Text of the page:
The population growth being experienced in Victoria, is a result of both migration from other states and also immigration from abroad. Neatly fitting in with the governments 2030 plan, to absorb One Million new residents in Victoria. Where they will put them only time will tell … interesting youtube discussion and their view of how Melbourne will absorb another 1,000,000 residents.
Did you know: people would rather rent in a suburb they want to live in (if they cannot afford to buy in this suburb) to meet their choice of lifestyle and for other reasons. What this means to a property investor is that the demand for inner suburbs will strengthen as the majority of people seek to live within 8 – 10km of Melbourne CBD. The rise in interest rates has kept a lot of first home buyers out of the market remaining as tenants paying off your Investment property. The high demand, from the large numbers in the rental market, keep rentals from falling. This high demand for rental properties generates a higher rental yield for the landlord, making for very happy investors.
The REIV consider a vacancy rate around the 3% mark to represent a healthy balance between supply and demand. Vacancy rates remain below 2% and have not moved above 3% since January 2005 (and unlikely to rise) with increases in rentals jumping from about 3% to almost 10% per anum!
Factors that have kept vacancy rates below 3% include : Melbourne’s population boom; lack of affordability to buy; a diminished supply of rental accommodation and the fact that new home building activity has been fairly subdued and unable to keep up with demand. A new determining factor is emerging from the banks who will not be funding a certain amount of developments due to come to market. The very reasons why one should be investing into the property market!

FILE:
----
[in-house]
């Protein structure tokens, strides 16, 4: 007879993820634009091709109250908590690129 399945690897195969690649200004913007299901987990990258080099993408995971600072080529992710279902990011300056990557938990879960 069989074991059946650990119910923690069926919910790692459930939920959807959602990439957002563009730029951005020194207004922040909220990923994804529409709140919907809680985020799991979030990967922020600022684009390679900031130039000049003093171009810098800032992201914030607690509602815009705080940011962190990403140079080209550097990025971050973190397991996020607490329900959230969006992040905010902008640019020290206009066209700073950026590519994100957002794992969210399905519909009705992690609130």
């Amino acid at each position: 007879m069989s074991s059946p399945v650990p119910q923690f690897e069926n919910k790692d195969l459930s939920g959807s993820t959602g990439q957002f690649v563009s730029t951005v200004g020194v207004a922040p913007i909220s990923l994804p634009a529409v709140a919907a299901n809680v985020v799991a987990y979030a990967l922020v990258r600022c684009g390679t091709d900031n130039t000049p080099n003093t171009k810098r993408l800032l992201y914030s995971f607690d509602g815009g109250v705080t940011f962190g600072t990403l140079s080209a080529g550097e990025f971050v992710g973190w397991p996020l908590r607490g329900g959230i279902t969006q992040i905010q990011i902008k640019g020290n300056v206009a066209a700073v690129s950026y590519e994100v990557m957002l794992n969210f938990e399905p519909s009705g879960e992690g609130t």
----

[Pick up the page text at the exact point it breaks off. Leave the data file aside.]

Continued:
Affordability to purchase continues to weaken as median house prices in Melbourne Local Government Area increase. In the 12 months to March quarter 2010 the median increase was up 27.9% from $790,500 to $1,011,000 and the media unit / apartment price increased 19.5% from $405,500 to $484,500.
Median House Prices
A rise in median house prices stimulates a rise in rental yield as does a rise in interest rates. Rental yields on new apartments / units are achieving 5% yields with overall increases for as long as demand outstrips supply. Capital appreciation over the next two to three years is estimated to be in the single figures going back to normal growth patterns where the value of property doubles over a 10 year period.
Did you know: Victoria remains one of the most affordable States in the country in which to rent, at 22.5% of household income.